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Dozens of people in eight U.S. states have been infected with a strain of salmonella after eating fresh papayas imported from Mexico, according to federal health officials.
The Centers for Disease Control and Prevention said Friday that 62 people have so far been infected with the strain of Salmonella Uganda, of which 23 have been hospitalized.
The illnesses started on dates ranging from Jan. 14 to June 8, with most of the illnesses occurring since April.
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"Epidemiologic evidence and early product distribution information indicate that whole, fresh papayas imported from Mexico and sold in Connecticut, Massachusetts, New Jersey, New York, Pennsylvania, and Rhode Island are a likely source of this outbreak," the CDC said.
At least 62 people in 8 states have been sickened with salmonella after eating fresh papayas imported from Mexico, according to federal health officials.
While no deaths attributed to Salmonella have been reported, the agency is advising that consumers in those states not eat any, whole fresh papayas from Mexico. Health officials are also advising people not to eat fruit salads or other mixes that include papayas from Mexico.
"If you aren’t sure the papaya you bought is from Mexico, you can ask the place of purchase," the agency states. "When in doubt, don’t eat the papaya. Throw it out."
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The U.S. Food and Drug Administration is also advising importers, suppliers, and distributors, as well as restaurants, retailers and other food service providers across all states to halt sales of whole, fresh papayas imported from Mexico.
Whole, fresh papayas from Mexico and sold in Connecticut, Massachusetts, New Jersey, New York, Pennsylvania, and Rhode Island are the likely source of the outbreak.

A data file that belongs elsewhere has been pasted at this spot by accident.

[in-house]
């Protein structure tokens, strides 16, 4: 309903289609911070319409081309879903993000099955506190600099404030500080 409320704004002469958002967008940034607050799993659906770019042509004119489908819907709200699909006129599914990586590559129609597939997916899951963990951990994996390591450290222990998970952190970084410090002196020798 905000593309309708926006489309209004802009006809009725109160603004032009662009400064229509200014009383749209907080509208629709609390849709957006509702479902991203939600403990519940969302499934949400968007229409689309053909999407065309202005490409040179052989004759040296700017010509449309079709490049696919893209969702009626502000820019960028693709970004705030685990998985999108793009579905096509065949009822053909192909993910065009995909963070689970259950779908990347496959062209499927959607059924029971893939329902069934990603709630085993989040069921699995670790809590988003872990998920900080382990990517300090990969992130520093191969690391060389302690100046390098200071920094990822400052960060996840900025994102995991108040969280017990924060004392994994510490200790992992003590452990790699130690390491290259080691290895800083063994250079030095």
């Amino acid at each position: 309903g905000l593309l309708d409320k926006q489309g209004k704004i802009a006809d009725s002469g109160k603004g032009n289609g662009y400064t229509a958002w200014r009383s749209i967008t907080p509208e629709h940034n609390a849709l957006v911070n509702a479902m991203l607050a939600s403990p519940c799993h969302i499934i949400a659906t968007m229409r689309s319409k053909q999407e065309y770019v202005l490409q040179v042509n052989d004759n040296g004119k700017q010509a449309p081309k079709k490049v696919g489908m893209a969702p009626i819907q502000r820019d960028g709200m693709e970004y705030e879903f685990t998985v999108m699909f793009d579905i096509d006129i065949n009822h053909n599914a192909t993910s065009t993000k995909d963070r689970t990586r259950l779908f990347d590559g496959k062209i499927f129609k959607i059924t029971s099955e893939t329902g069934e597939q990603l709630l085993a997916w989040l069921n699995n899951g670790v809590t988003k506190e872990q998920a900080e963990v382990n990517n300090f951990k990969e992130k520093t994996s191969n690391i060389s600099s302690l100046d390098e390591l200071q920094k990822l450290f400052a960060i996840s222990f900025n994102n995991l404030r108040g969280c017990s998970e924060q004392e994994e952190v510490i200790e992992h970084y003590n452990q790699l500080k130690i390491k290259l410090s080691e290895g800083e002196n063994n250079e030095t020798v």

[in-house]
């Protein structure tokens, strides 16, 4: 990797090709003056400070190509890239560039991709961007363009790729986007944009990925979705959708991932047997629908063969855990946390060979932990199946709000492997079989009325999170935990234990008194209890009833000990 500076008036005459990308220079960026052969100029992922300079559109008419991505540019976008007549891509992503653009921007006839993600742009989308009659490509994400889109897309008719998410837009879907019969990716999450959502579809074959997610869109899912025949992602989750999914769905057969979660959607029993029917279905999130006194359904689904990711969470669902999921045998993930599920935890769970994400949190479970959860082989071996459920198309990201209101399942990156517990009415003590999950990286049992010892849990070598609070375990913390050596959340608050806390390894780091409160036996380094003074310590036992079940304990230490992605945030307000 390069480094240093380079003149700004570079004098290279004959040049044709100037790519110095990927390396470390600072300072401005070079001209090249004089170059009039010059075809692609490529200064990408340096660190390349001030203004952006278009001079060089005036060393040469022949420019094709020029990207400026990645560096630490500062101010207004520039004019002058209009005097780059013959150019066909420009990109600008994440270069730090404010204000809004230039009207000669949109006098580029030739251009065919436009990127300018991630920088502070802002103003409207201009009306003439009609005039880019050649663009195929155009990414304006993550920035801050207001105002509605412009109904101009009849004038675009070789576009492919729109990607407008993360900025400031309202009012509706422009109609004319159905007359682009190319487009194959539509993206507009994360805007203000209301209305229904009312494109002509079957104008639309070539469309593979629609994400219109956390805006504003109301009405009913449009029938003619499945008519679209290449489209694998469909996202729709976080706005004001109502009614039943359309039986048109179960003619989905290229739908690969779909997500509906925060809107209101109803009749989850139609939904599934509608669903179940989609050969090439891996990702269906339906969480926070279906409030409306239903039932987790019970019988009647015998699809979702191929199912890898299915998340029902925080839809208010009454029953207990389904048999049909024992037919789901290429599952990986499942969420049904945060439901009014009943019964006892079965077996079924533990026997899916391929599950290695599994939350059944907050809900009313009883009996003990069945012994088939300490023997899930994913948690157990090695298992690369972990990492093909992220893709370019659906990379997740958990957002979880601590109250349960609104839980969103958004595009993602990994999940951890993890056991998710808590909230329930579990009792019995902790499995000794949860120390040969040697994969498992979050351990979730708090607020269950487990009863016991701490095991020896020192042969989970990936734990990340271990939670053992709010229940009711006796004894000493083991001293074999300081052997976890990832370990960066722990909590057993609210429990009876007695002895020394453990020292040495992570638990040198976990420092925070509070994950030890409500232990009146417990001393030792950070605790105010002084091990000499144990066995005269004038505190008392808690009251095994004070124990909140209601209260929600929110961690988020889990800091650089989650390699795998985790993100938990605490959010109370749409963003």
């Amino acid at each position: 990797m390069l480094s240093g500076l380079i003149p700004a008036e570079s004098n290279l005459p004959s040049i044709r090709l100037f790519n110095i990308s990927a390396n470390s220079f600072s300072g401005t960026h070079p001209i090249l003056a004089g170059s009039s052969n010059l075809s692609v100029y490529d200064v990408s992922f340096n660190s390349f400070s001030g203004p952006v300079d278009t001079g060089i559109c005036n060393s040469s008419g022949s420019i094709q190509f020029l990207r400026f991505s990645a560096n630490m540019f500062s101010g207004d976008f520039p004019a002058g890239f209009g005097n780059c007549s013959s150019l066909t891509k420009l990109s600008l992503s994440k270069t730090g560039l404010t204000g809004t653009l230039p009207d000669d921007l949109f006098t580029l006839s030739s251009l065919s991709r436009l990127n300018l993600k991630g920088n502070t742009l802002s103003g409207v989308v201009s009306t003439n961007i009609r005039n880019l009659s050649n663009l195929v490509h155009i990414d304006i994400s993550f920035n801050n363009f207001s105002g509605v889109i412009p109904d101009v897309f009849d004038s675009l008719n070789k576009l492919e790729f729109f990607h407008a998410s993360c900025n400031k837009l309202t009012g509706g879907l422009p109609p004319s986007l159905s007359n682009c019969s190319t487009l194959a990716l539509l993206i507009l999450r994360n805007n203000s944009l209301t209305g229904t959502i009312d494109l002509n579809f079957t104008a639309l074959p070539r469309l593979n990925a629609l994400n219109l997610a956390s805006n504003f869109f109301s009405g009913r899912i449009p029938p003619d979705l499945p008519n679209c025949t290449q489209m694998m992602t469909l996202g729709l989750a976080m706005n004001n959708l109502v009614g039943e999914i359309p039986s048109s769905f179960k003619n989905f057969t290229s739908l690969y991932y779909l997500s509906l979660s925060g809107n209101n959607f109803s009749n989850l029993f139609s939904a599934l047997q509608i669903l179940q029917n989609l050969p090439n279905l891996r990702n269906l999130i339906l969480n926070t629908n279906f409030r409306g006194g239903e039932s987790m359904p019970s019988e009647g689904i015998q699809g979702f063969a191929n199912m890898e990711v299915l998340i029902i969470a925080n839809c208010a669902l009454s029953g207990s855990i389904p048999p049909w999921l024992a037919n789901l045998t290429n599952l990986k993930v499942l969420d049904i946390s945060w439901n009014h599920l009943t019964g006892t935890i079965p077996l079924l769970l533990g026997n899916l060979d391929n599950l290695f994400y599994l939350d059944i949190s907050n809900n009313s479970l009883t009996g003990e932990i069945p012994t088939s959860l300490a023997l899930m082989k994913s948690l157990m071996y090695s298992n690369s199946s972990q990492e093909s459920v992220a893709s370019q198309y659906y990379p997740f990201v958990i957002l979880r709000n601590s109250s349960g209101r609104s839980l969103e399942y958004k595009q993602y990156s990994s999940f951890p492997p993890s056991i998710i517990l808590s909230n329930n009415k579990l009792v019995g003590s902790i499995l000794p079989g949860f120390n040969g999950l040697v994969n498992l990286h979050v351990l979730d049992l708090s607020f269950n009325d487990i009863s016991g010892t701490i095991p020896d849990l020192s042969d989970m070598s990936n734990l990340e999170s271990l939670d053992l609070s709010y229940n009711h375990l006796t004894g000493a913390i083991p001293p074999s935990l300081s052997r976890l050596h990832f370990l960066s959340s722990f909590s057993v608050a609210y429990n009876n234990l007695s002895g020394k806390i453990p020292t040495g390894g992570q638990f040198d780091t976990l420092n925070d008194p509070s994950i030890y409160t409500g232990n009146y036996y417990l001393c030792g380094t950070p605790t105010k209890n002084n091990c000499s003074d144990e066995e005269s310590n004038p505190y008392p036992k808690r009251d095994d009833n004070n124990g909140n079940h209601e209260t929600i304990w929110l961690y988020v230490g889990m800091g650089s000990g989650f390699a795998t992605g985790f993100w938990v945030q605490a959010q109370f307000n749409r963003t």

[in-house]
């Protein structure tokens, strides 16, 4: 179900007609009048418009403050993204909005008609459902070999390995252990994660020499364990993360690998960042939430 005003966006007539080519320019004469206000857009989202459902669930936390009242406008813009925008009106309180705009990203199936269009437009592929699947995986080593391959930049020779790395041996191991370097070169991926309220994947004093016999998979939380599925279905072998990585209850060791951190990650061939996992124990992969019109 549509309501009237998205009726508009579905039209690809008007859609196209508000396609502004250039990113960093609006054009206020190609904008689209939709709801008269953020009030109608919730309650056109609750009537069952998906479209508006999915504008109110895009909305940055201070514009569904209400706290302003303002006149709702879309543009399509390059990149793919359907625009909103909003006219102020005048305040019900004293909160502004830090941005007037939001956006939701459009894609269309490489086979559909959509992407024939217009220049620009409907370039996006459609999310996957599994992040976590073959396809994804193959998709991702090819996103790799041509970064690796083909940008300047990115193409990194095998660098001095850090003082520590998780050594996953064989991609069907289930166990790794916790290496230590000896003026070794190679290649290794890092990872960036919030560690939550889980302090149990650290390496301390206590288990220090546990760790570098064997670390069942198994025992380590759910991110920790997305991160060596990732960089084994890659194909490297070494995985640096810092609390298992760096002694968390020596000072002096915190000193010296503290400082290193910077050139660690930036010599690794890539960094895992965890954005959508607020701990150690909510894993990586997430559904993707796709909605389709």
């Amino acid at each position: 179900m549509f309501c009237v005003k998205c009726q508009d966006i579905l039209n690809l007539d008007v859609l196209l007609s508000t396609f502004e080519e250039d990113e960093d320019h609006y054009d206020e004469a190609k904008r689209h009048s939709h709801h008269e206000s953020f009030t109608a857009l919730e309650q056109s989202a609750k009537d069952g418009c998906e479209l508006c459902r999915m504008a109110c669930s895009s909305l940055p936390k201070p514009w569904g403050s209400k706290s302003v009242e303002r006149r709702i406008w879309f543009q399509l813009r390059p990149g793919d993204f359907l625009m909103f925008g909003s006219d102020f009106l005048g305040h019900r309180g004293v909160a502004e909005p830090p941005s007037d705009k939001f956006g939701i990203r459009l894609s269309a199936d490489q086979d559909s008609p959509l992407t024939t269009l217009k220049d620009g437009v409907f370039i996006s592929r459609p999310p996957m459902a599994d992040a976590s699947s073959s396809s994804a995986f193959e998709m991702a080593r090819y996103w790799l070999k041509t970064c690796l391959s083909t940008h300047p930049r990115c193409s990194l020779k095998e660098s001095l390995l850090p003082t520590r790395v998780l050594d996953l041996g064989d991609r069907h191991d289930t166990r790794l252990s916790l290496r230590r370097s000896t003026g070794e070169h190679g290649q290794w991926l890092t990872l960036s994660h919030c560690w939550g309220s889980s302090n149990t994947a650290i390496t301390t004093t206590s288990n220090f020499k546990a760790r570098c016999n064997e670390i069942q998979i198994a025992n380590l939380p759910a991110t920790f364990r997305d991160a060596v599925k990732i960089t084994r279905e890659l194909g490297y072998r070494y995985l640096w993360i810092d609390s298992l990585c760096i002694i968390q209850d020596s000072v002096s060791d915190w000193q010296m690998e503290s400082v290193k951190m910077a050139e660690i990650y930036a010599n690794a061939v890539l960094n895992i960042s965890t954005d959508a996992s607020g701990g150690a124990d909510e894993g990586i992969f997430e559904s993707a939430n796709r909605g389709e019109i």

Of those sickened so far, 24 were in New York, 14 were in Connecticut and 12 were in New Jersey.
Symptoms of salmonella usually develop 12 to 72 hours after being exposed to the bacteria, with most people developing diarrhea, fever, and stomach cramps. The illness usually lasts four to seven days and most people recover without treatment.
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"In some people, the illness may be so severe that the patient needs to be hospitalized," according to the CDC. "Salmonella infection may spread from the intestines to the bloodstream and then to other places in the body."
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Federal health officials say that children younger than 5-years-old, pregnant women, adults 65 and older, and people with weakened immune systems are more likely to have a severe illness.
The CDC estimates that Salmonella causes about 1.2 million illnesses, 23,000 hospitalizations, and 450 deaths in the U.S. every year. Food is the source for about 1 million of those illnesses, according to the agency.
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